Even worse, as the original poster said, "[t]he Yoga 900 ISK2 at Best Buy is not labeled as a Signature Edition PC, but apparently it is one, and Lenovo's agreement with Microsoft includes making sure Linux can't be installed." As some commenter said: "If you buy a computer with this level of lockdown you should be told."
There is also a report on ZDNet which looks very understanding towards Lenovo, but the fact remains: the SSD is locked down in a proprietary RAID mode that cannot be turned off.
Slashdot's covered the "tubes vs. transistors" debate before, but has anyone actually tried to homebrew their own? Leave your best answers in the comments. How do you build your own vacuum tubes?
Interestingly, an earlier model of the same robot escaped its research lab in June, traveling 150 feet before its batteries died -- and despite being reprogrammed twice, continued to move towards the exits.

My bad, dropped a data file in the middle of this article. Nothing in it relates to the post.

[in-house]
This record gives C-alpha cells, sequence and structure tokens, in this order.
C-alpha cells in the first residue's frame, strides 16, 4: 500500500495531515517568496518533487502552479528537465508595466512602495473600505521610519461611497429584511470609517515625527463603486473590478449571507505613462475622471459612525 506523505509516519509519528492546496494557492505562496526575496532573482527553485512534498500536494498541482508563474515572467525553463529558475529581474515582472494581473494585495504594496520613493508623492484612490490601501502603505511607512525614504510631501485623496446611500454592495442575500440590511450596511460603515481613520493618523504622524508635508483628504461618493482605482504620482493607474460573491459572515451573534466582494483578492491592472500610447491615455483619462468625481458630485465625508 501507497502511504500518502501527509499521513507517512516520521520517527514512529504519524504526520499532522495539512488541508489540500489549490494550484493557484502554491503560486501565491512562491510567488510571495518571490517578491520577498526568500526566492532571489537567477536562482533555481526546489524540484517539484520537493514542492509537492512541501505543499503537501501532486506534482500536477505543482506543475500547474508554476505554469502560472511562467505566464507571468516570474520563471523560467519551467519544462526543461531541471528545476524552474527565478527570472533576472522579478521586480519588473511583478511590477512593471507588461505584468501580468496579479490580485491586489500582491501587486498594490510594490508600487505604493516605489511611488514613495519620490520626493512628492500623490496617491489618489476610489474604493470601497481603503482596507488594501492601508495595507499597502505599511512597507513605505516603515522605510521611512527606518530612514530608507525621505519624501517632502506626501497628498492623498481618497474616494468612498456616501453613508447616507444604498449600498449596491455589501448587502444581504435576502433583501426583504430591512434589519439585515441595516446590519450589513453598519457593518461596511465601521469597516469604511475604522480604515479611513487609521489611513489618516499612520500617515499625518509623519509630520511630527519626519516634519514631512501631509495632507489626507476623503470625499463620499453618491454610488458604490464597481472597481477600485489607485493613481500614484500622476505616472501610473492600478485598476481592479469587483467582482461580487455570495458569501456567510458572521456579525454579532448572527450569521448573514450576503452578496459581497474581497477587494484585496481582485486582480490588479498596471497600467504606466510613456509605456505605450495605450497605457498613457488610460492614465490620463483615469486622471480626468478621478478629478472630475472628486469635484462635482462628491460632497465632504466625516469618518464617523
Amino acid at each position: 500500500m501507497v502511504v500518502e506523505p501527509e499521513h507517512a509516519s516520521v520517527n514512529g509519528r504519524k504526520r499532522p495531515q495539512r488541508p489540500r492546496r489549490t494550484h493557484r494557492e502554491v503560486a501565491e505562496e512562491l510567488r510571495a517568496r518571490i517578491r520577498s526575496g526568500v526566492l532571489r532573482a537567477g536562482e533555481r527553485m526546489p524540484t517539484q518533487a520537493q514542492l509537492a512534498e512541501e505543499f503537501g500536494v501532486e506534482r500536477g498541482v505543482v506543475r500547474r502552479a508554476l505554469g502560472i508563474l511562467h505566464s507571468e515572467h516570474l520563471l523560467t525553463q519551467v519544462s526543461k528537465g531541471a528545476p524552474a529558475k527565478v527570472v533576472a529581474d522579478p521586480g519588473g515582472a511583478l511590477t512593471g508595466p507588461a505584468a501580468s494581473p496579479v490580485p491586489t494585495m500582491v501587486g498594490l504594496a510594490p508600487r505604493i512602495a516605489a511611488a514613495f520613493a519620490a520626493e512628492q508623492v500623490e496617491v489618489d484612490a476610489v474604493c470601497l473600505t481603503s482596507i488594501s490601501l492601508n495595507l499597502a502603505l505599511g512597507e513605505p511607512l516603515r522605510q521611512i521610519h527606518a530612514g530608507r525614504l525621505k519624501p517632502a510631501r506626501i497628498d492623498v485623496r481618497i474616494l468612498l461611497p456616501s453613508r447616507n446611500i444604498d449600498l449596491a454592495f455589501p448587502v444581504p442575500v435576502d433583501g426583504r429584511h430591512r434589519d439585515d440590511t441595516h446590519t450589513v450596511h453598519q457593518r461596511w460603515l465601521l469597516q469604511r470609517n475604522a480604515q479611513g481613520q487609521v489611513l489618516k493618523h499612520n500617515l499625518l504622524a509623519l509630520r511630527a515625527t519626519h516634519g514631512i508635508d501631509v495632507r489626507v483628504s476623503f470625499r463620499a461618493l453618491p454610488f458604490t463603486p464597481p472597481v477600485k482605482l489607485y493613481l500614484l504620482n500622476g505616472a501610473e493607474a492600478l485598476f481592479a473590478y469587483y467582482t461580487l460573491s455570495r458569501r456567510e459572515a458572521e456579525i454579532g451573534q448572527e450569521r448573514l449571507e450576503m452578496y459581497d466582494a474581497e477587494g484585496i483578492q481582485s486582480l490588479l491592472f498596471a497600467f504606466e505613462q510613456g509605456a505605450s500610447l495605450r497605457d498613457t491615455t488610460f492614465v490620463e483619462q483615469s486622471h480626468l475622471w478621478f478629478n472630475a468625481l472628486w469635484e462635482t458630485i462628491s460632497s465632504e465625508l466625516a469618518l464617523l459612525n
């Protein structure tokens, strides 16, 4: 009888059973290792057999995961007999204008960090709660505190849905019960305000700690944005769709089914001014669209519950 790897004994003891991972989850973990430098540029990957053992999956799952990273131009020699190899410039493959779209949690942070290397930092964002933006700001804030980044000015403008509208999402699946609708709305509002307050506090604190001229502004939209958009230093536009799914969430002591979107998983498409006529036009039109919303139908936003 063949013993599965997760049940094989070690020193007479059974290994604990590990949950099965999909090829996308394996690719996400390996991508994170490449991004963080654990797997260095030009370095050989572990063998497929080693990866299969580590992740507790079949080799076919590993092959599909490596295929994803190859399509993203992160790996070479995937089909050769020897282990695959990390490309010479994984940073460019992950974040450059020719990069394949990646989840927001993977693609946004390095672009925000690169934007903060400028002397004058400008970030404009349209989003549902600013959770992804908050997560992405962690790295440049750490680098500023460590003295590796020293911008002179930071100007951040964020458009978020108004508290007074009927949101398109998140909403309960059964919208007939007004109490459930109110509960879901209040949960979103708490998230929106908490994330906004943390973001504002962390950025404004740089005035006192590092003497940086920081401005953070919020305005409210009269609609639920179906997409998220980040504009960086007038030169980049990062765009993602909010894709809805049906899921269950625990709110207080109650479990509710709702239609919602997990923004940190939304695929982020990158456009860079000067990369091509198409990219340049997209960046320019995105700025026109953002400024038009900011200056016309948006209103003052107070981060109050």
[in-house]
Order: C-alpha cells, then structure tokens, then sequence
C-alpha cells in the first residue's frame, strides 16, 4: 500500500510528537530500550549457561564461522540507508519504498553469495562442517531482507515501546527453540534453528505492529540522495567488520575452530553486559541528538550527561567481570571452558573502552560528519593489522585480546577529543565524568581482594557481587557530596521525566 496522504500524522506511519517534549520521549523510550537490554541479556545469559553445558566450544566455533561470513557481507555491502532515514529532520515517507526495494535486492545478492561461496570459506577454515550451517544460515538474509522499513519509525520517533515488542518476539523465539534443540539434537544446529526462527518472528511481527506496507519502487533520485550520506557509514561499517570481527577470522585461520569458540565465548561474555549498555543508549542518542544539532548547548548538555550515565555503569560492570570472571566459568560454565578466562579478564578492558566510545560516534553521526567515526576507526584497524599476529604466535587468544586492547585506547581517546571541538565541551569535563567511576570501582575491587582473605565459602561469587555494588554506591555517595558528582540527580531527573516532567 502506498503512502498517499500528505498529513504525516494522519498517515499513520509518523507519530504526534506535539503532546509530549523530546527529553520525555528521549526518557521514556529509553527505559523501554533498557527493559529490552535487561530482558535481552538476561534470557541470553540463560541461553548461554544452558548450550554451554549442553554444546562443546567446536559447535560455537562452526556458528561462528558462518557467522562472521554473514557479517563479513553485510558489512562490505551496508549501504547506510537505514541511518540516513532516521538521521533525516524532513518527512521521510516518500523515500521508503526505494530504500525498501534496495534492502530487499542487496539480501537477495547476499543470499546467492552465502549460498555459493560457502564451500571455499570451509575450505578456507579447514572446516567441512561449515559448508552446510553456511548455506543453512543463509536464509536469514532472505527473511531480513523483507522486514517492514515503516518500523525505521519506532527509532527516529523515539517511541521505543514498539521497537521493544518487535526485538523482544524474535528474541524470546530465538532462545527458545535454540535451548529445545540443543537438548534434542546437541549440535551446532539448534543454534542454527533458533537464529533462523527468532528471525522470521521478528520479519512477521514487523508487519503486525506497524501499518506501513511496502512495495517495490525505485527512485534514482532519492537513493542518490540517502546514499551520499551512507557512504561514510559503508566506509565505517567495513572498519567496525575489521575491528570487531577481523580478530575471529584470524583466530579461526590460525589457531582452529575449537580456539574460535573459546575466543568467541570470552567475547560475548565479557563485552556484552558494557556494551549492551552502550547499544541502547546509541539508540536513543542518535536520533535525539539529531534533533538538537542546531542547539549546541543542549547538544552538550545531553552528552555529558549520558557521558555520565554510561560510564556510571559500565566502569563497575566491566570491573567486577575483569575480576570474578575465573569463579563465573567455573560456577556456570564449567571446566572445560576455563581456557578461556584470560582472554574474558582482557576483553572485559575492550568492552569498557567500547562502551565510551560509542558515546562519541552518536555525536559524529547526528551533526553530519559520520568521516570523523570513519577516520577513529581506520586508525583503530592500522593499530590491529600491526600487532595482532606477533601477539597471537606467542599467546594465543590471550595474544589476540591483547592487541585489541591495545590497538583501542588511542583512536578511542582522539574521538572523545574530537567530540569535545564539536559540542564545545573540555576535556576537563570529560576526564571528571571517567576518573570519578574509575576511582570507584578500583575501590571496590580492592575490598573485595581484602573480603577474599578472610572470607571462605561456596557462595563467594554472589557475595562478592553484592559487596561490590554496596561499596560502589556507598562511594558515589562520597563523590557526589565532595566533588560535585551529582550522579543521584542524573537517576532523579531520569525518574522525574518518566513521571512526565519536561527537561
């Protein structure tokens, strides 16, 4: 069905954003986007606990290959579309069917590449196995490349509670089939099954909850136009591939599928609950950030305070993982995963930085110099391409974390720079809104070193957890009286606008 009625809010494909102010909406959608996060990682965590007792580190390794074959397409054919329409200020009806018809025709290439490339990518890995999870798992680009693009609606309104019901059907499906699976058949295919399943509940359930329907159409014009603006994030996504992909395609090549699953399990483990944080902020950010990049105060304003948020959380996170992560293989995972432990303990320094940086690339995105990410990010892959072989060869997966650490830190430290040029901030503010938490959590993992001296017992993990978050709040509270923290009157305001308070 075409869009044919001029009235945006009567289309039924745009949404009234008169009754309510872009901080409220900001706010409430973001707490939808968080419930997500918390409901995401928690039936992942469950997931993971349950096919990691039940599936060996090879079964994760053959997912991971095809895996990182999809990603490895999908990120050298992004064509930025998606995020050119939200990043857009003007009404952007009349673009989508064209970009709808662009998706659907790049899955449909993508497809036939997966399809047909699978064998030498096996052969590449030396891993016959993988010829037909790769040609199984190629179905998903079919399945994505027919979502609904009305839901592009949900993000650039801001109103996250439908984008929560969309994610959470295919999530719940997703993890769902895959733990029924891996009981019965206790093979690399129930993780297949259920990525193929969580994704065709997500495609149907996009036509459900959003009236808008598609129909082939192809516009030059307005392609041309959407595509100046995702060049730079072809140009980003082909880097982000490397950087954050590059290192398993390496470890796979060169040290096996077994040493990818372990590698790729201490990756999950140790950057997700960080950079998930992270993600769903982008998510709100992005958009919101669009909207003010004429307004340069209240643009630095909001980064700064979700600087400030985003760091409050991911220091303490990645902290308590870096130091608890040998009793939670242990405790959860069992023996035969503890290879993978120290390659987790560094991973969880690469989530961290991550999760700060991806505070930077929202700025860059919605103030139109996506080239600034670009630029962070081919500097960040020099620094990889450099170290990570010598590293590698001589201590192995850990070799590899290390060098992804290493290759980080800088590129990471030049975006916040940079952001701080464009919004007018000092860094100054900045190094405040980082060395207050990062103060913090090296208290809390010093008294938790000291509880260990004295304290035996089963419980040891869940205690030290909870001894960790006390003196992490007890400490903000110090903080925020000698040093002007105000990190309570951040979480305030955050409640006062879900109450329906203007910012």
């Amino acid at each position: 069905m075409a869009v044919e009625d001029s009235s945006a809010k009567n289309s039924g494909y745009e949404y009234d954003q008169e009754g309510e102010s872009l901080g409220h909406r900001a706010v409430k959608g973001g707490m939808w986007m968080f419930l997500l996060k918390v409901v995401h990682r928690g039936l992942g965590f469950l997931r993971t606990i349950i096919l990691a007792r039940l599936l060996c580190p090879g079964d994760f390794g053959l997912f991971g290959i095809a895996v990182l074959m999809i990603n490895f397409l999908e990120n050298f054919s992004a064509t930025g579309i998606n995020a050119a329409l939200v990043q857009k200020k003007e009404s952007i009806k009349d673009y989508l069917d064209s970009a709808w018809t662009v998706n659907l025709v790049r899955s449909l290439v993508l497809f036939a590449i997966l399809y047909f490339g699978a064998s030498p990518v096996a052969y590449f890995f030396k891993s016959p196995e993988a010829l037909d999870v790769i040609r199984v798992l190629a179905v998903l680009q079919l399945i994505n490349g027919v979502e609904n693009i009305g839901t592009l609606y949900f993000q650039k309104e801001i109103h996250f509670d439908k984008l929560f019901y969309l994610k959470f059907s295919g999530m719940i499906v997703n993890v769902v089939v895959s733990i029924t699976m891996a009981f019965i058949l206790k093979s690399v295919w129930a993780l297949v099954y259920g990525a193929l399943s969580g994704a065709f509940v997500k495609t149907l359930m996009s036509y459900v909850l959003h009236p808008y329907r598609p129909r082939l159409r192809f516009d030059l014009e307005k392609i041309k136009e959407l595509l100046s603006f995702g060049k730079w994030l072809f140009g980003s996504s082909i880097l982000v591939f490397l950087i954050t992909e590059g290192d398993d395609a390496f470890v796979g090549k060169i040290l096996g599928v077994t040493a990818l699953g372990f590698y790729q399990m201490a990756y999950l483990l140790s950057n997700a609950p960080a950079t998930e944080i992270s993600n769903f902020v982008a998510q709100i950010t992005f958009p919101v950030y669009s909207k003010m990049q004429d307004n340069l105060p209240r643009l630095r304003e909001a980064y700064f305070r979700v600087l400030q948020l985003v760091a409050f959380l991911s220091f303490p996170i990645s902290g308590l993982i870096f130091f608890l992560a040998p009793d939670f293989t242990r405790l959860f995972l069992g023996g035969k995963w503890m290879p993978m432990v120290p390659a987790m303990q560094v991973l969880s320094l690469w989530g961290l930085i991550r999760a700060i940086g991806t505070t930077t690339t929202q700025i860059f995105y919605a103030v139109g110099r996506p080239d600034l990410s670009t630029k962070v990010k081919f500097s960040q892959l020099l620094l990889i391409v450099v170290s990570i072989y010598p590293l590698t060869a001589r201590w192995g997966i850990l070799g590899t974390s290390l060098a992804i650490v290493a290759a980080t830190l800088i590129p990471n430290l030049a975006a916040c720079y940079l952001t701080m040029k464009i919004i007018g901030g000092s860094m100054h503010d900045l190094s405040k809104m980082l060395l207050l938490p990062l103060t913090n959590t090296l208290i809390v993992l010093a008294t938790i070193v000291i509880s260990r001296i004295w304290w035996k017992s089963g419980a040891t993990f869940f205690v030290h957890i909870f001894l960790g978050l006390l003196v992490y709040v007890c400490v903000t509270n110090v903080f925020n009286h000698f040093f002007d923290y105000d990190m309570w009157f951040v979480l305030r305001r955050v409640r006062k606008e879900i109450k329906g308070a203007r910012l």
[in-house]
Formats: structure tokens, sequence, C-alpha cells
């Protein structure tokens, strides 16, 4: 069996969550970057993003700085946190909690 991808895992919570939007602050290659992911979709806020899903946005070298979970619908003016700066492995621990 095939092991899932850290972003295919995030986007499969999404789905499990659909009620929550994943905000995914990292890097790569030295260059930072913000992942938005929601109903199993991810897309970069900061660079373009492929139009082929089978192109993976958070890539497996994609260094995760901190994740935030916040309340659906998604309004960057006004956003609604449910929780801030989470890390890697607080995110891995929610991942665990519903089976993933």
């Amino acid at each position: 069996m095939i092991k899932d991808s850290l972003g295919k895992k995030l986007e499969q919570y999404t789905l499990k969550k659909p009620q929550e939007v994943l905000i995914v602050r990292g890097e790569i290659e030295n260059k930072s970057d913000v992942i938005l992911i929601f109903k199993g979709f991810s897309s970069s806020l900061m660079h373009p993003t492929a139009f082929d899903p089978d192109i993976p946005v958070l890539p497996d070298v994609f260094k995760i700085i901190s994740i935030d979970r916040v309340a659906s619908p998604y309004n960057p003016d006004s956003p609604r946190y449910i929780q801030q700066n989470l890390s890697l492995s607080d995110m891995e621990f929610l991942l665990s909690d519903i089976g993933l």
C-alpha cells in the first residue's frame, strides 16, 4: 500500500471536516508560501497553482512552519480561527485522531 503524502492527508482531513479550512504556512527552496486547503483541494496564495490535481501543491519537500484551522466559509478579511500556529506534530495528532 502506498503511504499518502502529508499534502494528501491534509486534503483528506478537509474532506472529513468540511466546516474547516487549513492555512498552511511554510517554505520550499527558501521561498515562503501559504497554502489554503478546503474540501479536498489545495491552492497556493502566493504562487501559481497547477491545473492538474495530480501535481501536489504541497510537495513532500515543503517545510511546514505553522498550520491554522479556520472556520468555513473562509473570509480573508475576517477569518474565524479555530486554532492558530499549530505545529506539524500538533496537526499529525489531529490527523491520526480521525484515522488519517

"The robot was a game changer here," said Capt. Jack Ewell, a tactical expert with the Sheriff's Department -- the largest sheriff's department in the nation. "We didn't have to risk a deputy's life to disarm a very violent man."
It was only later when the robot came back to also pull down a wire barricade that the 51-year-old suspect realized his gun was gone.
Consumers who complained to HP were told the error was caused by using non-HP cartridges. A day later HP withdrew that statement and explained the issues were a side effect of a firmware update, [but] printers without any internet access started to reject non-HP cartridges. Therefore it's very unlikely that a firmware update caused the issues and the only other logical explanation is that HP programmed a date in its firmware on which non-HP cartridges would no longer be accepted.
"Printer worked fine for nine months," complains one of many angry users on HP's web site. "Then on 9/13 HP uploaded without my permission a firmware update that caused a message 'damaged cartridge' for all my cartridges and then it refused to print."